Because they don’t know when they are having kids, or if they are having kids.

The stress of infertility is multi-layered, says Lawton, who has partnered with No Footprint Too Small to host retreats for couples dealing with infertility and infant loss.

There’s the physical pressure, the biological clock, the wondering why your body isn’t working. There’s financial pressure, the expense of infertility treatments, the expense of adoption if couples chose that option.

Katie and Nick know people mean well.

When they say things like: You better get busy, you’re running out of time.

Or: Just relax and it will happen.

Or: Sorry about your miscarriage, you can try again.

“It seems like everybody has kids and it just seems so easy for people,” Katie says. “And people don’t know what to say to you so they start avoiding you.”

And you start avoiding people, too.

“There are definitely triggers,” Lawton says. “Baby showers, pregnancy announcement parties, being around lots of children.”

Those feelings are normal for couples, Lawton says.

“It’s OK to be upset. It’s OK to be angry that your friend got pregnant, it doesn’t mean you aren’t happy for them.”

Katie and Nick attended one of the workshops led by Lawton at Take Flight Farms, where equine therapy was part of the day.

“I can’t tell you how nice it was to talk to couples who understood what we were experiencing,” Nick says. “You don’t have to explain. They get it.

“As soon as we started talking about it more, we found more people who were going through it, too.”

It’s been more than a year since Nick and Katie initiated the adoption process.

They sat through hours-long interviews and home studies, answered probing questions about their personal lives. They told their story in a picture book.

We are excited to grow our family through adoption ...

Now they wait.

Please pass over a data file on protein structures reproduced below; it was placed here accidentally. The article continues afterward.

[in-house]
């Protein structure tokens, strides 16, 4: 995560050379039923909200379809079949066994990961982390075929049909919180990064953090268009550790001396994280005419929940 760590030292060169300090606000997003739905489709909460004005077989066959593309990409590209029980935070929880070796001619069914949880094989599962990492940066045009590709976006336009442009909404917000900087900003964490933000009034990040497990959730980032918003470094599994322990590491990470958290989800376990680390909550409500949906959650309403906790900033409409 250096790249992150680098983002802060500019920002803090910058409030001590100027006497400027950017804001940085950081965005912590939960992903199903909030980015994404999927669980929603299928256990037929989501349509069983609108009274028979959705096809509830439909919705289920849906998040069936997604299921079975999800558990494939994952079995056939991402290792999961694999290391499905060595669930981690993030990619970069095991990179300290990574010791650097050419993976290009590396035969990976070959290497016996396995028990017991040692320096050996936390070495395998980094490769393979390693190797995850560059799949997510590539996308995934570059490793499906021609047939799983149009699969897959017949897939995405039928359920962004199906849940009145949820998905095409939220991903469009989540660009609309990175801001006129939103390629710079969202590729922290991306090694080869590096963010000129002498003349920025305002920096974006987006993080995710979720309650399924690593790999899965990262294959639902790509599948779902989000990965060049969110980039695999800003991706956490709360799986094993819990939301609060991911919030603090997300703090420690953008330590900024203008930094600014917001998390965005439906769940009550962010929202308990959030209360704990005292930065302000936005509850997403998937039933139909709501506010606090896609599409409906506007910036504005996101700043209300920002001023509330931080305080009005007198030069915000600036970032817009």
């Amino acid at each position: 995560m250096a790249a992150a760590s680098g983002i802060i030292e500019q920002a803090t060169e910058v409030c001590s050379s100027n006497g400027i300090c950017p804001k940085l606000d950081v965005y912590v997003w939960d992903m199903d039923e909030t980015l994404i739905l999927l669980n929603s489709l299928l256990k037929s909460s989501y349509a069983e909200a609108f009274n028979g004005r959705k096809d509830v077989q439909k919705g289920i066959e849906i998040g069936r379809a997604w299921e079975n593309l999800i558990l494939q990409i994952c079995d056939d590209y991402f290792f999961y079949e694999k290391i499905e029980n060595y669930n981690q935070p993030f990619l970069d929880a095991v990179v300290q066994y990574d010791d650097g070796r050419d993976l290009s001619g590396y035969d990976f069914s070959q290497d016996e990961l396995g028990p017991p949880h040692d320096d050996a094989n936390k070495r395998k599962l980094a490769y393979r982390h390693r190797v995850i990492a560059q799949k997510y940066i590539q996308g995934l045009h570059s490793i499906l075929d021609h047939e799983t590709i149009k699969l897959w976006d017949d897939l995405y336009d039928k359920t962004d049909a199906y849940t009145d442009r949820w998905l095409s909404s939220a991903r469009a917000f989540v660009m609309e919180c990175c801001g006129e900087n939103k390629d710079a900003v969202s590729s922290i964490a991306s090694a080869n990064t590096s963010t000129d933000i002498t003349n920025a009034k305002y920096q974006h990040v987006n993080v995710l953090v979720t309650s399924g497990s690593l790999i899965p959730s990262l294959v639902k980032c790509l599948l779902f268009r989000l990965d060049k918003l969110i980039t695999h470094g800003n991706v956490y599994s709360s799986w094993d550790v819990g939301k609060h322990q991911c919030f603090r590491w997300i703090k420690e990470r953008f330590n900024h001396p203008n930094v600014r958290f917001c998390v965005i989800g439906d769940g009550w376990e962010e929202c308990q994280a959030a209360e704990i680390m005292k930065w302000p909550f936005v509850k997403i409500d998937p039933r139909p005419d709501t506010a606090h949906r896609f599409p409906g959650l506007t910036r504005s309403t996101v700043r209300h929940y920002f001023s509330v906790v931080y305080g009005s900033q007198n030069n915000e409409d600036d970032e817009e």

“It’s sort of a roller coaster,” Katie says. “I get really hopeful. I check my email a lot.”

In the past three years, Nick and Katie have learned they grieve very differently. They’ve gone to counseling to learn how to navigate this unexpected journey.

“One of the greatest things is we know each other better than we ever had,” Nick says. "We learned things about each other because we had to talk about all of this crazy stuff.”

So they’re talking about it to a wider audience. They know talking about infertility can be uncomfortable for them and for people who care about them.

And that’s OK.

“What I came to, is if you don’t know what to say, that’s all right. Maybe just say that,” Nick says. “Or let’s just get together and be together.”

Or: “We’re thinking about you guys.”

Or: “We care about you.”

Or: “If you want to talk about it, we’re here.”

Reach the writer at 402-473-7218 or clangekubick@journalstar.com.

On Twitter @TheRealCLK.

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Columnist

Cindy Lange-Kubick has loved writing columns about life in her hometown since 1994. She had hoped to become a people person by now, nonetheless she would love to hear your tales of fascinating neighbors and interesting places.